But it looks like Pederson, with any sort of productive 2017 campaign, can expect somewhere in the neighborhood of $3-3.5 million in his first year of arbitration. Let’s say he earns something like $3.5 million, $5.5 million and $9 million through his three arbitration years, just as a guess. That’s $18 million, plus whatever he earns in 2017, likely just north of $550,000 (the major league minimum is $535,000, and he made $12,500 over the minimum in 2016).
Ian Desmond (18.6 rWAR in his 6 years) just got $70 million over five years from the Rockies, and Pederson isn’t a free agent for four more years, so if we are expecting Pederson to be productive through at least 2020 then it is reasonable to expect his free agent years are worth at least $14 million, if not much more.
Tacking on $14 million for a potential fifth year puts Pederson at roughly $32.5 million over the next five years. I would argue that is conservative though. His free agent value will likely be higher (Dexter Fowler just signed for $16.5 million per year, too), and any sort of breakout year in the next four seasons likely puts Pederson in an even higher earning bracket.
There is also the question of whether the Dodgers need or want to extend Pederson. The club doesn’t have much of a recent history of locking up young players until they are further along in their careers. Matt Kemp, Chad Billingsley, Andre Ethier and Clayton Kershaw all signed their contract extensions within one year of free agency.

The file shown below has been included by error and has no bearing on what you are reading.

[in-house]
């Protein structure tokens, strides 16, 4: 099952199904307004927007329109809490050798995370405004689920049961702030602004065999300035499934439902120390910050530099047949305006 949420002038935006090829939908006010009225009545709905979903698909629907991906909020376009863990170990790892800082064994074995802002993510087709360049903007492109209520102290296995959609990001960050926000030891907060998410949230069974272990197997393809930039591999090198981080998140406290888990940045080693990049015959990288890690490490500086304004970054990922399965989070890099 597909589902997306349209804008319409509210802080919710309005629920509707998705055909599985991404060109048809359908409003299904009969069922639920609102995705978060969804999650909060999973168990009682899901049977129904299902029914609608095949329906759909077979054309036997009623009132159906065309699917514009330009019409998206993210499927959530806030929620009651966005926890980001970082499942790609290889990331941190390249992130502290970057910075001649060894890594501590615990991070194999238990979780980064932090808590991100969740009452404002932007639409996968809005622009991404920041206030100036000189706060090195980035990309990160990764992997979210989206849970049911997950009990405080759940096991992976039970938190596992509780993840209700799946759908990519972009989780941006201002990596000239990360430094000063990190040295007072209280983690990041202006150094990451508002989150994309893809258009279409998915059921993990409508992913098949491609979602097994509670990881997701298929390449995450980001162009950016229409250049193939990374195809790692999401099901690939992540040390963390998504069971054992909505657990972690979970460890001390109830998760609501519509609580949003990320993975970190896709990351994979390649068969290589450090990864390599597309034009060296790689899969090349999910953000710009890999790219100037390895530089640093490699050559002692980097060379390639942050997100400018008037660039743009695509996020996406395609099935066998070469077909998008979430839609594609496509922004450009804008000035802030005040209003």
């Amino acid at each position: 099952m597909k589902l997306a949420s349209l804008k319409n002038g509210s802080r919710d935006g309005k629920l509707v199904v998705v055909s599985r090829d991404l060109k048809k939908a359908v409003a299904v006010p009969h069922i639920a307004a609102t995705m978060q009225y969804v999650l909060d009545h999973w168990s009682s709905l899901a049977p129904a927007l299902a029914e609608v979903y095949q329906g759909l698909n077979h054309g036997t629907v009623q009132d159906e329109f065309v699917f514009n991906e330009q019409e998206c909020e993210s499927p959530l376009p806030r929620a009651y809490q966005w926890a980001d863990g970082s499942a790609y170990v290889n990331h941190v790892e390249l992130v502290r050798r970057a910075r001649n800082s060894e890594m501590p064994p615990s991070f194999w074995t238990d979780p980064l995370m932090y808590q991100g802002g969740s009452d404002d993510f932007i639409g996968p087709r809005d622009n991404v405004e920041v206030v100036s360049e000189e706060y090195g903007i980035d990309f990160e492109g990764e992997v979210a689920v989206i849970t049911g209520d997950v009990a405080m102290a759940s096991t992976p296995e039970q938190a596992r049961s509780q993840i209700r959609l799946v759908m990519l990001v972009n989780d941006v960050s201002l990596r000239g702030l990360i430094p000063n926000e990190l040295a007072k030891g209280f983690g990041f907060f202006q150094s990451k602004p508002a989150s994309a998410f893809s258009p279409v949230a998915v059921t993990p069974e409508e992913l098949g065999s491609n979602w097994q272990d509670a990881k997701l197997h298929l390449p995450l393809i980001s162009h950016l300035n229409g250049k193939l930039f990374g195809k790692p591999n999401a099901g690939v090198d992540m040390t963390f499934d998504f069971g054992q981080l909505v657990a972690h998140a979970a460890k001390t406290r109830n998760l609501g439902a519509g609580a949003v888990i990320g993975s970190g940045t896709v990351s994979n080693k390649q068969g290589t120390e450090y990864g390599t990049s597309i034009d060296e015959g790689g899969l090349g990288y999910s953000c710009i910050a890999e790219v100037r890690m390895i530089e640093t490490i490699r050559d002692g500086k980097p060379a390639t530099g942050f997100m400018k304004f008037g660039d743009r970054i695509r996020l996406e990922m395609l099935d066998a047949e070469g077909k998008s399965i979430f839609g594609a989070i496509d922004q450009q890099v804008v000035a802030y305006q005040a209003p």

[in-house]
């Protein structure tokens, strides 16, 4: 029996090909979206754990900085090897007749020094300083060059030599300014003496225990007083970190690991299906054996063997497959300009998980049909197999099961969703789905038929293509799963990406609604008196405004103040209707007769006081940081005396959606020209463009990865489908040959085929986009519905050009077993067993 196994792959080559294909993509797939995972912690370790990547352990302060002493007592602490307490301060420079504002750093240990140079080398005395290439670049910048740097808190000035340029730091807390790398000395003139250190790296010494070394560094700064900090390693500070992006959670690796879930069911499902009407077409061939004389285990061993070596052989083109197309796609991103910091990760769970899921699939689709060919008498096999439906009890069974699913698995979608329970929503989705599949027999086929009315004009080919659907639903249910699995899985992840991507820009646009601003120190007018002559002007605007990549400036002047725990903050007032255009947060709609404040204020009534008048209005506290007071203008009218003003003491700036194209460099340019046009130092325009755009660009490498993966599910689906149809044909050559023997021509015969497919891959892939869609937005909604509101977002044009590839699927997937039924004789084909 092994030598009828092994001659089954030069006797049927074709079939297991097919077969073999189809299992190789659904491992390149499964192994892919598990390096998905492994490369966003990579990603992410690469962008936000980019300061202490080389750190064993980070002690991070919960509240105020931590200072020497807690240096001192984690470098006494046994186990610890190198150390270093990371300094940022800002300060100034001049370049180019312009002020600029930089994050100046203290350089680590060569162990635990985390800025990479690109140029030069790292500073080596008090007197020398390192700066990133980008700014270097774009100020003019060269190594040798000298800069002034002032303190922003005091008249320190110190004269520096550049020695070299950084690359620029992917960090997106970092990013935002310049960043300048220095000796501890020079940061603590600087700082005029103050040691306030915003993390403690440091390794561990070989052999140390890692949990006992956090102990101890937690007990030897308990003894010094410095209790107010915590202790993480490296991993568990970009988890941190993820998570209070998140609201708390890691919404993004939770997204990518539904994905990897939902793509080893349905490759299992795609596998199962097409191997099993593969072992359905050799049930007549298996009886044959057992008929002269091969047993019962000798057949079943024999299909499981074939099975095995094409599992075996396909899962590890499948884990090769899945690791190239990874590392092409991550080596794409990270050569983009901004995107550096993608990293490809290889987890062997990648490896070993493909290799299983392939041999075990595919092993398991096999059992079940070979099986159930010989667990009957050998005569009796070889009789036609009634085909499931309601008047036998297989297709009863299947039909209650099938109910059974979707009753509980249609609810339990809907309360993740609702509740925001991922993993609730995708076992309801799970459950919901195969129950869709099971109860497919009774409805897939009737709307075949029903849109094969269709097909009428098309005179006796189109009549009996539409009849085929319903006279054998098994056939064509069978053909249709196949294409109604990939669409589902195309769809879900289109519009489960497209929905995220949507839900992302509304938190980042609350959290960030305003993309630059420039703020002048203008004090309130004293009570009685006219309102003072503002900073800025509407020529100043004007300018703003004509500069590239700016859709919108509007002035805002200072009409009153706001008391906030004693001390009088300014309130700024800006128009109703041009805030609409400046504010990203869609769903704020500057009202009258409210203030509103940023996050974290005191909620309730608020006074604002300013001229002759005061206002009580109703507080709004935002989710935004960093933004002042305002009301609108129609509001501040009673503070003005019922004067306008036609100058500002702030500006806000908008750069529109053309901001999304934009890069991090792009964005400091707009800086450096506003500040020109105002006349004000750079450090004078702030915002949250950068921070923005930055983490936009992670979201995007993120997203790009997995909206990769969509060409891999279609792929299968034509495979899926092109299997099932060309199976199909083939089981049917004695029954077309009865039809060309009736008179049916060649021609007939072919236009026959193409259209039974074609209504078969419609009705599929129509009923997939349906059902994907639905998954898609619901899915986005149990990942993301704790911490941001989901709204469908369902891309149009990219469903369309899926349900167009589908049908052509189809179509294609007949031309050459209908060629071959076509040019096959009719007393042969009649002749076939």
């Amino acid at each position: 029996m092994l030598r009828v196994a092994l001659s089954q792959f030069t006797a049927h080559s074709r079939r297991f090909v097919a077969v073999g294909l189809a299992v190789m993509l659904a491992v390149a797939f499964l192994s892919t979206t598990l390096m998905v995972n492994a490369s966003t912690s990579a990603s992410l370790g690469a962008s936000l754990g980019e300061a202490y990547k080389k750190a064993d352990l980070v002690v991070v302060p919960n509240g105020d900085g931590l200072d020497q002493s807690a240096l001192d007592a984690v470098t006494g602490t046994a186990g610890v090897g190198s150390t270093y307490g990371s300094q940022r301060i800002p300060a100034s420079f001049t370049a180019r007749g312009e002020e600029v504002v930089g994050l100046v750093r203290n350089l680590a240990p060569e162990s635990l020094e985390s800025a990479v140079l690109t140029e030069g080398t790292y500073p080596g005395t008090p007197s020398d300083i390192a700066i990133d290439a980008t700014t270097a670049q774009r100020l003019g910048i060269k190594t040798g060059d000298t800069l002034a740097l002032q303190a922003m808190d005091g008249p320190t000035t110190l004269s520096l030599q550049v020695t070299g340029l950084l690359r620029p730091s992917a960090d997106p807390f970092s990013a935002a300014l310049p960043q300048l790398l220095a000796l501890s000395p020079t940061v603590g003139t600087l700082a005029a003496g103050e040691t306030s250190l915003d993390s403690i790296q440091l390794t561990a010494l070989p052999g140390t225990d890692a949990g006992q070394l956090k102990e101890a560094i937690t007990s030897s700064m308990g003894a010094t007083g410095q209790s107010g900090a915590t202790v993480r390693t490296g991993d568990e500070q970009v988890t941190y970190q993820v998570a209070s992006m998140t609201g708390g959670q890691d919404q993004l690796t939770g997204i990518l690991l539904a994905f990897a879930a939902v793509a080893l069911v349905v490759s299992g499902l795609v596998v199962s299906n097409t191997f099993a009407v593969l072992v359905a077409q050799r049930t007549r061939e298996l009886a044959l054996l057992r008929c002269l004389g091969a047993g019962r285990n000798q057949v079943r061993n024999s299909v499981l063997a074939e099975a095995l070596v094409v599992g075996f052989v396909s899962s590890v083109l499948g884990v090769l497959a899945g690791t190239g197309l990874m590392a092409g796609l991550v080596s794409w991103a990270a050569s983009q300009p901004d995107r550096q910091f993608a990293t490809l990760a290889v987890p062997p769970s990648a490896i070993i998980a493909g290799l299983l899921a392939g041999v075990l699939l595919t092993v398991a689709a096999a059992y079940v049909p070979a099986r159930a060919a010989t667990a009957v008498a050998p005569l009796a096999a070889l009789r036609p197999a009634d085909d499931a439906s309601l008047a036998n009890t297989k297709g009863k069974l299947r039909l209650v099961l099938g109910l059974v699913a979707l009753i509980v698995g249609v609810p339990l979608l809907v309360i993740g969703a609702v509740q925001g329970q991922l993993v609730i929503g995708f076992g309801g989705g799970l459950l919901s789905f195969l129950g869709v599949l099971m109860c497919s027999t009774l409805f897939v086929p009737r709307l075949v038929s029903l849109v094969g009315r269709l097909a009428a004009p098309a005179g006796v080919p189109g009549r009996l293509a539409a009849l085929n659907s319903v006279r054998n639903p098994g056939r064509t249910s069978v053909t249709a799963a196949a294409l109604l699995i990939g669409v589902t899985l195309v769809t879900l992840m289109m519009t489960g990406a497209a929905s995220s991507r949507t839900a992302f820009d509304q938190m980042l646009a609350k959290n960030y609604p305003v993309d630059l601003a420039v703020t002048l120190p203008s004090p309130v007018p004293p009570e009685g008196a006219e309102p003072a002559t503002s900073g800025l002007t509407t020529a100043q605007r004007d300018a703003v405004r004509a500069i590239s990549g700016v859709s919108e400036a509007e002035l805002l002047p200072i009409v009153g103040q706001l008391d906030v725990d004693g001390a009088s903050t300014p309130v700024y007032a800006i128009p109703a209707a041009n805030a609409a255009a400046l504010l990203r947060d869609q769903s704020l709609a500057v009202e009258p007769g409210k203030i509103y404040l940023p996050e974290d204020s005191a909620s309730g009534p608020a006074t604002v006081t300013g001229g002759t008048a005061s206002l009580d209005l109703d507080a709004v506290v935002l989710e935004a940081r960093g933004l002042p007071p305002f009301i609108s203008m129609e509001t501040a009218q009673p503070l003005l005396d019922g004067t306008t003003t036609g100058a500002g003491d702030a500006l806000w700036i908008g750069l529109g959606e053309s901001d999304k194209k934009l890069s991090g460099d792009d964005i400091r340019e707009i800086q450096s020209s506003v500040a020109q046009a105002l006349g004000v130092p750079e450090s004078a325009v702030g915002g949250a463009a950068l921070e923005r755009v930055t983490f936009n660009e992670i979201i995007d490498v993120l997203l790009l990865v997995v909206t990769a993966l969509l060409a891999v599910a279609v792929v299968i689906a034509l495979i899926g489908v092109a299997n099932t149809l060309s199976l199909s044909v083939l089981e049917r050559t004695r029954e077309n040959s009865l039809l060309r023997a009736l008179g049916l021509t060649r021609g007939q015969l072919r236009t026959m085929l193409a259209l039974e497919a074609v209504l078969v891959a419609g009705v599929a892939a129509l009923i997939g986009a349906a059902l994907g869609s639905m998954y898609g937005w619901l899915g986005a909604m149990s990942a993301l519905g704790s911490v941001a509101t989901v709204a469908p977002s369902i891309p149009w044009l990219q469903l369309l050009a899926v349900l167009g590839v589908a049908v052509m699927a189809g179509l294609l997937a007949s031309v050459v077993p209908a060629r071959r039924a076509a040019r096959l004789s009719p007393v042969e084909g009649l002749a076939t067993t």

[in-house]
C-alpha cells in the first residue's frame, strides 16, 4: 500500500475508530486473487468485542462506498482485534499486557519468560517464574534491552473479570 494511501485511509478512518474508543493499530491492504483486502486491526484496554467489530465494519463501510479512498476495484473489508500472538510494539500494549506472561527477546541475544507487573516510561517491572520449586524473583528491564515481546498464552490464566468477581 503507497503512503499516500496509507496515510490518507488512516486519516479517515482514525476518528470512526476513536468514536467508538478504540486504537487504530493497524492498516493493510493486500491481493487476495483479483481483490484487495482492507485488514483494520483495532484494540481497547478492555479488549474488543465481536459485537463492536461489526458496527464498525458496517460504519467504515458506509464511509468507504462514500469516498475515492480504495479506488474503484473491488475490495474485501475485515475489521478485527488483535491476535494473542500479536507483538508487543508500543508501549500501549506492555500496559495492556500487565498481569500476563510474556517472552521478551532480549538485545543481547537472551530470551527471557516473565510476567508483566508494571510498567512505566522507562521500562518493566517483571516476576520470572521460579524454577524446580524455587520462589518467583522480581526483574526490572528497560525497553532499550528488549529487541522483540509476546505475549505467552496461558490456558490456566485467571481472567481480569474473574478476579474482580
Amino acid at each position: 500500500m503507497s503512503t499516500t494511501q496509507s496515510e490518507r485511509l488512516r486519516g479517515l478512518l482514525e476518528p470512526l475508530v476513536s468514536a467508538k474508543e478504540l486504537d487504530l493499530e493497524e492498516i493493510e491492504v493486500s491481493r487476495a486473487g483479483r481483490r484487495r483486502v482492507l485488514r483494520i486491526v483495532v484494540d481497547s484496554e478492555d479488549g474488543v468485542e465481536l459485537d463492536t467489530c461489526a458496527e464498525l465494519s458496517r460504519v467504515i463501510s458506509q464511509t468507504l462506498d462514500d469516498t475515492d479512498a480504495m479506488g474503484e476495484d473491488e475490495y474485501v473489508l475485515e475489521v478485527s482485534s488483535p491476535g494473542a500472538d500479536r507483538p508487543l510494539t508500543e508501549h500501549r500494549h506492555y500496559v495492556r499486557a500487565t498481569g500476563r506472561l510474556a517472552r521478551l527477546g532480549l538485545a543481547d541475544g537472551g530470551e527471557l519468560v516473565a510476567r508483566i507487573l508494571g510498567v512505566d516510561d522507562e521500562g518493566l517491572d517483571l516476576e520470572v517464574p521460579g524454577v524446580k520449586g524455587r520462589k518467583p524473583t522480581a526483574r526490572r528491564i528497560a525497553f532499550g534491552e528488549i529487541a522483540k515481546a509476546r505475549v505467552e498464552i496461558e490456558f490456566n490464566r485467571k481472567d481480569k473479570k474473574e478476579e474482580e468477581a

The last Dodger to sign a contract extension before arbitration was Cesar Izturis in 2005. He signed a three-year deal plus an option that would have bought out one free agent season.
This is a different Dodgers front office though, and Andrew Friedman with the Rays and Farhan Zaidi with the A’s came from organizations that had to try to lock up young players whenever they could, because that was likely the only way to extend their stay beyond six years. That is not the case in Los Angeles.
The competitive balance tax may pose a bit of a problem, which seems counterintuitive since at least in theory a contract extension of a young player on the rise would save the Dodgers money.
But given the natural paring down of salaries with a more steady pipeline of younger talent coming through the system, the Dodgers could get below the threshold by 2019 or so. But in 2017, with a payroll north of the $235 million upper limit, each additional dollar spent is taxed at a 72.5% rate. In 2018, the Dodgers might get under $237 million but if they don’t the marginal tax rate is 95%, and would be 62% if they can settle in between $217-237 million in total.
This imposes an extra cost on a contract extension for the club, because every contract is measure by average annual value. Under the year-by-year system, Pederson will earn roughly $550,000 in 2017 and that is his number for the luxury tax.
But if the Dodgers apply the cookie-cutter, $30.5 million contract over five years to their center fielder, his average annual value is $6.1 million. That number might look great in 2020 or 2021, but the club might not be paying luxury taxes by then. The extra perceived salary in 2017 would cost the Dodgers roughly $4 million in taxes, and in 2018 (assuming $3.5 million had Pederson gone through arbitration), that’s between another $1.6-2.5 million in tax depending on the Dodgers bracket.
That extra $5.6-6.5 million might not make a Pederson contract cost prohibitive, but it is just another cost that would have to be factored in and potentially made up on the back end of the deal.
But if the Dodgers are inclined to extend one of their productive youngsters in Pederson, the template is in place for them to do so.